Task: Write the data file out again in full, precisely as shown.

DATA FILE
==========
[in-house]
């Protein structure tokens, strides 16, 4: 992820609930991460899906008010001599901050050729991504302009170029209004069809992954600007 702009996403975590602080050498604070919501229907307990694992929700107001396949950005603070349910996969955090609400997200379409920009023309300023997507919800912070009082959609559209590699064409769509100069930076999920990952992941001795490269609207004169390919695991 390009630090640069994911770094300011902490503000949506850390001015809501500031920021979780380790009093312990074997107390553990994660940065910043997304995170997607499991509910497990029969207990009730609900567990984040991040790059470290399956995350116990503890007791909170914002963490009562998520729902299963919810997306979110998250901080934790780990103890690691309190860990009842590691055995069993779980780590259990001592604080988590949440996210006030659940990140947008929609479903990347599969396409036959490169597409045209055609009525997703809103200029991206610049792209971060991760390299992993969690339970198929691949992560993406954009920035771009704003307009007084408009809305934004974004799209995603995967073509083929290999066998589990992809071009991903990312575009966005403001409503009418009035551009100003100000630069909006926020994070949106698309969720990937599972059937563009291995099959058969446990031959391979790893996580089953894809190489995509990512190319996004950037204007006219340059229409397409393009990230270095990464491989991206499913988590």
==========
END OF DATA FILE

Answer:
[in-house]
């Protein structure tokens, strides 16, 4: 992820609930991460899906008010001599901050050729991504302009170029209004069809992954600007 702009996403975590602080050498604070919501229907307990694992929700107001396949950005603070349910996969955090609400997200379409920009023309300023997507919800912070009082959609559209590699064409769509100069930076999920990952992941001795490269609207004169390919695991 390009630090640069994911770094300011902490503000949506850390001015809501500031920021979780380790009093312990074997107390553990994660940065910043997304995170997607499991509910497990029969207990009730609900567990984040991040790059470290399956995350116990503890007791909170914002963490009562998520729902299963919810997306979110998250901080934790780990103890690691309190860990009842590691055995069993779980780590259990001592604080988590949440996210006030659940990140947008929609479903990347599969396409036959490169597409045209055609009525997703809103200029991206610049792209971060991760390299992993969690339970198929691949992560993406954009920035771009704003307009007084408009809305934004974004799209995603995967073509083929290999066998589990992809071009991903990312575009966005403001409503009418009035551009100003100000630069909006926020994070949106698309969720990937599972059937563009291995099959058969446990031959391979790893996580089953894809190489995509990512190319996004950037204007006219340059229409397409393009990230270095990464491989991206499913988590």